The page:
Seeking balance

October 7, 2016|

Life with a balance disorder can be debilitating. About 20 per cent of working age people will experience problems with balance in their lifetime which could have an effect on their employment, recreational activities, even simple daily life.

The brain controls balance using feedback received from the vestibular system in the inner ear, the eyes and sensors in the joints, muscles and tendons. Infections, head injuries, certain diseases, general aging and even anxiety and stress are just some of the factors that can affect the balance control system, to cause a balance disorder.

Symptoms of a balance disorder include:

  • Dizziness
  • Nausea
  • Vision problems
  • Fatigue
  • Tinnitus (ringing or other noise in the ears)
  • Falls
  • Hearing loss

The implications of balance disorders on people’s lives can be far-reaching.
“People who suffer from a balance disorder often give up doing the things they love to do,” says Specialist Neurologist and Neuro-otologist, Dr David Szmulewicz from the Balance Disorders Clinic at Epworth. “We’ve even had people quit their jobs only to find that the cause of their disorder is treatable or reversible.”

 “We recently looked after a patient who loved to read but because her balance disorder caused her eyes to jump from one line of text to the next,  it this was becoming increasingly difficult. For her, being able to resume this simple pleasure after treatment made the whole process a huge success.”

 Getting disorders diagnosed

 “Much of the insight we get into balance disturbance is through eye movement,” says Dr Szmulewicz.

“Various components of the body’s balance mechanisms are involved in directing the eye movements and certain balance disturbances will give signature, abnormal eye movements.”

Dr Szmulewicz and his colleague, Neurologist and Rehabilitation Physician Dr Michael Tan, have been involved, along with a range of other collaborators, in developing tests and equipment that can quickly, accurately and painlessly identify these abnormal eye movements.

“It has been a significant paradigm shift,” says Dr Szmulewicz. “This level of testing was previously either not possible or required hours of complex, vomit inducing tests.”

“The other plus is that now we can generally have a diagnosis, or at least have a good sense of direction, in the first consultation.”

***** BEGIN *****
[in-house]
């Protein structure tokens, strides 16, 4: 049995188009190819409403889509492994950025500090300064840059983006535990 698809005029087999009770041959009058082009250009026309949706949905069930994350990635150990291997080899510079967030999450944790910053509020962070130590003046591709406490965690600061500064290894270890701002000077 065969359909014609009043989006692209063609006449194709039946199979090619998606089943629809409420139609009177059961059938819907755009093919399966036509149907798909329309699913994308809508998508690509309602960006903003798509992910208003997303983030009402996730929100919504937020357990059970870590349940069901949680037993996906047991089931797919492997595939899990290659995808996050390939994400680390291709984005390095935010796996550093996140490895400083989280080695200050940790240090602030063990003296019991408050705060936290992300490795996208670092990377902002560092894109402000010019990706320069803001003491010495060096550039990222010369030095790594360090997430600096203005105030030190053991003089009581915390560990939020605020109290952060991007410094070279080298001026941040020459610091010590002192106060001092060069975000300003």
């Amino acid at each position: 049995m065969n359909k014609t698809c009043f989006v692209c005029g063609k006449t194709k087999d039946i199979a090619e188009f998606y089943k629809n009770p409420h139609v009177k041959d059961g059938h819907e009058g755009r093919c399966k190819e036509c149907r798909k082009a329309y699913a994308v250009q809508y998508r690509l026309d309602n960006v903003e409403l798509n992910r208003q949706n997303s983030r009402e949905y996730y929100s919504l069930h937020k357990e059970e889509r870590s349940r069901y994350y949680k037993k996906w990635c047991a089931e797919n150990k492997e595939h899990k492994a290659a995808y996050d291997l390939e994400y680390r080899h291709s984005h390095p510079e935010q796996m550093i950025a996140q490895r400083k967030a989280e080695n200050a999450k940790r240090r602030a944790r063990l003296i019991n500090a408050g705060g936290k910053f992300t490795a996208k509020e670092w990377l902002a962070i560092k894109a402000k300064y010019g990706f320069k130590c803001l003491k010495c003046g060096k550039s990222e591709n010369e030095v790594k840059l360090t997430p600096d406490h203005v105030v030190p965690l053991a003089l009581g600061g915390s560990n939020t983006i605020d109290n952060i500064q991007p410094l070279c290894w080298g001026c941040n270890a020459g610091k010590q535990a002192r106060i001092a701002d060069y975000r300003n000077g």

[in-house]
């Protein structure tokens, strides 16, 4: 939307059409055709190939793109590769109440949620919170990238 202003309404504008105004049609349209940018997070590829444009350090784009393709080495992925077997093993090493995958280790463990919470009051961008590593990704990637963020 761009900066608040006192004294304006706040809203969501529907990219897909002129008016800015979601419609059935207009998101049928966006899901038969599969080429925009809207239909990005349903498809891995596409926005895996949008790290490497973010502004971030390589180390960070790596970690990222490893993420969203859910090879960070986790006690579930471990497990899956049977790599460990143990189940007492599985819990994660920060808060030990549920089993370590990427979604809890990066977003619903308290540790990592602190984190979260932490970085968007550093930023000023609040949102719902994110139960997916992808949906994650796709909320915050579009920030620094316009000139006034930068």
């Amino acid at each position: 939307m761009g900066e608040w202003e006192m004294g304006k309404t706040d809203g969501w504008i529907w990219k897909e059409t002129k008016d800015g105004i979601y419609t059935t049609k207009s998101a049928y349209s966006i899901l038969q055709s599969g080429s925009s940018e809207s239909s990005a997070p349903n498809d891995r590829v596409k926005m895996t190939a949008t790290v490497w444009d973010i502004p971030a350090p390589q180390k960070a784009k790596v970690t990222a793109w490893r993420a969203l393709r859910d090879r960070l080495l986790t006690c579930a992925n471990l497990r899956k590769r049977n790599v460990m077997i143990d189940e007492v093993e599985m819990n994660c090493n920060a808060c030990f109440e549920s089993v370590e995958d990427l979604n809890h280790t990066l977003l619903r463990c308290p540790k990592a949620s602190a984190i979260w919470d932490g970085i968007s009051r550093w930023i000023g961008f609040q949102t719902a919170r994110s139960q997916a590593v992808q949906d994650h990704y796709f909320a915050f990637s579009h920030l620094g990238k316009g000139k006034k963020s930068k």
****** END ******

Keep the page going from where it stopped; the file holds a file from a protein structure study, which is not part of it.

While the majority of balance disorders can be treated relatively simply with lifestyle modifications, medication or help from a balance specialist in fields including physiotherapy, psychology and speech pathology; a small number require surgery.

 Getting the diagnosis right is the critical step.

“The research strongly shows that tailored treatment is the most successful,” says Dr Tan. “One-size-fits-all treatments may only help around 10 per cent of people whereas if you tailor it you increase the magnitude of your success significantly.”

The majority of patients who present at clinics like the one at Epworth have what’s known as "Episodical Vertigo" (recurrent episodes of dizziness that don’t get any worse.)
between these episodes most sufferers say their functioning is normal or close to normal.

“Most cases of Episodical Vertigo have an underlying cause our specialists can treat,” says Dr Szmulewicz.

“Constant or progressive balance disorders on the other hand are less common and tend to indicate a neurological condition or an underlying disease requiring more urgent attention.”

“The rehabilitation approach needs to be multi-disciplinary. With a range of vestibular and neurological physiotherapists on staff along with occupational therapists, psychologists, neuropsychologists and speech therapists all contributing to holistic treatment.”

“My analogy is that it’s a little bit like a racing car coming in to the pit crew. A team of specialists each make their assessments and then meet as a group to form an optimal treatment plan.”

Find out more about Epworth HealthCare's Vestibular rehabilitation program here.

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